Wonder Woman ’77 #13 Review: “Wisdom of Solomon” by Marc Andreyko and Jason Badower


Wonder Woman ’77 ended its current run this week with a Halloween oneshot. After two three-issue arcs, the oneshot, was a quick, fun conclusion to the run with an unusual “villain” in the mix. After bringing classic Wonder Woman comic villains to the world of the Lynda Carter with the first three arcs, Wonder Woman ’77 debuted an original villain in its latest arc. This week, the book features Solomon Grundy, the monstrous, often misunderstood beast who really doesn’t belong to any particular hero, though he’s often been part of Batman’s world as of late.

The book began in an amusing fashion, with Wonder Woman and Steve Trevor attending a fair on Halloween. I never get tired of Wonder Woman showing up chauvinistic dudes, so I very much enjoyed her blasting the milk bottles with a baseball at a prize booth, much to the surprise of the man running the booth. Then the issue looked like it was going to turn into a battle between Wonder Woman and Solomon Grundy when the massive creature appeared at the fair, but Andreyko added a twist. Grundy wasn’t there to hurt anyone, he was there to protect a member of his family, a woman who was being abused by her boyfriend. Wonder Woman quickly figured out his intent, and once the boyfriend was arrested, Grundy calmly left the fair.

I appreciated the book’s positive message, and the way that Wonder Woman encouraged the abused women to testify against her abuser and seek help from a women’s shelter. Those are good things to promote. However, it’s a tricky topic to get into without being too on the nose and taking on an after school special vibe. I think Andreyko found an okay balance here; while those particular scenes treaded into that tone a bit, the rest of the book was fun enough to even things out. In particular, Wonder Woman and Steve provided a lot of humour that countered the heavy message. I particularly enjoyed when Wonder Woman told Steve to get people to safety once Grundy appeared, and Steve replied, “No argument here!” Oh, Steve Trevor. So useless, but at least he knows it here.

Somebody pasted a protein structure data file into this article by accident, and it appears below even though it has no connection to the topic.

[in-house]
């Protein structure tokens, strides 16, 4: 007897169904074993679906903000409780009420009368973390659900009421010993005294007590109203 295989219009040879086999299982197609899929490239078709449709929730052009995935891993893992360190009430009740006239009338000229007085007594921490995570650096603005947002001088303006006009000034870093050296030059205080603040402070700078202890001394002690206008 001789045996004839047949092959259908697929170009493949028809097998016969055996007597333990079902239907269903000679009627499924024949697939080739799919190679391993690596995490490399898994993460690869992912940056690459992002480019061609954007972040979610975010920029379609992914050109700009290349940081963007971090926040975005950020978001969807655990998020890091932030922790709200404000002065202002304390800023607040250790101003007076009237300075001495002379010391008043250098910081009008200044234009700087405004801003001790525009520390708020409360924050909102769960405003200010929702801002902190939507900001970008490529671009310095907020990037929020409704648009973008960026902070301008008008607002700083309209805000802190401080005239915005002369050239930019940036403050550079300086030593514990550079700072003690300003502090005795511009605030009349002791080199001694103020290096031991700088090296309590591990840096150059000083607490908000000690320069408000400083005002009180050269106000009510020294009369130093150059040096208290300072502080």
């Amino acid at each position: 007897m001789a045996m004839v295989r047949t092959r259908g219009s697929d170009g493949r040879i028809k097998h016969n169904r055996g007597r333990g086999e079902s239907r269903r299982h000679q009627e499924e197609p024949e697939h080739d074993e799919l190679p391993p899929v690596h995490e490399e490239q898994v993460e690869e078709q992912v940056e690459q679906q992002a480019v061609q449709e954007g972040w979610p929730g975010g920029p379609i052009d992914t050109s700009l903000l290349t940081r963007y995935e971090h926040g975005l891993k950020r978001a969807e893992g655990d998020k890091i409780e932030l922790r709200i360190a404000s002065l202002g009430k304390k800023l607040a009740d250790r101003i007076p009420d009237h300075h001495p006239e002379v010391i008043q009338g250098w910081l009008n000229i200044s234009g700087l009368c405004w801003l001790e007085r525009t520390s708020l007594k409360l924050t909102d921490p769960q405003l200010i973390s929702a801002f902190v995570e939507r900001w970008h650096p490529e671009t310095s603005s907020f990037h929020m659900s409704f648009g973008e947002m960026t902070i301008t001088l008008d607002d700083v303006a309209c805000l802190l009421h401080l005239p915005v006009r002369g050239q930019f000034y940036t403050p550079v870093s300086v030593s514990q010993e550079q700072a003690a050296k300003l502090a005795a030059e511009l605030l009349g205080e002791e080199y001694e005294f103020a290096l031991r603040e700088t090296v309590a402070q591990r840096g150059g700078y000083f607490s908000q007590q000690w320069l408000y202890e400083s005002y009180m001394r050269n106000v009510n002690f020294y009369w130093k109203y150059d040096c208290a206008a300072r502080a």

The art was decent, and it’s very fun to have Jason Badower drawing Wonder Woman again. His Sensation Comics issue was a big hit a while back, and he’s done great work on Wonder Woman ’77 before. There were some fantastic moments in this book, but the inconsistent colouring made for an uneven read.

Badower’s art looks best when he’s got a colorist who can add lots of texture and shading to his linework; his linework is fantastic, and he’s especially great at capturing a likeness, but he doesn’t do a ton of shading or shaping with his inks. Instead, he provides a great framework for the colorist to complete the job. Some of the panels in the book are great, with Brett Smith going all out with details and shading to make the artwork look gorgeous and realistic. But he doesn’t do this for everyone. He focuses mainly on Wonder Woman, probably a wise call given that she’s the book’s protagonist, but when Smith uses traditional colouring for the rest of the book, everything looks a little bit flat. Badower coloured his own work in his recent Sensation Comics story and it turned out lovely, but with someone else on colors the artwork was uneven.

Ultimately, Wonder Woman ’77 #13 was a fun, quick story with some enjoyable moments, especially with Wonder Woman and Steve Trevor. I enjoyed it. If you read the book in print and got Wonder Woman ’77 Special #2 when it came out last week, then you’ve already seen this story as it was part of that collection. If you missed the special but want to read it in print, head to your local comic shop! Next week, Sensation Comics returns for the beginning of the end of the series.


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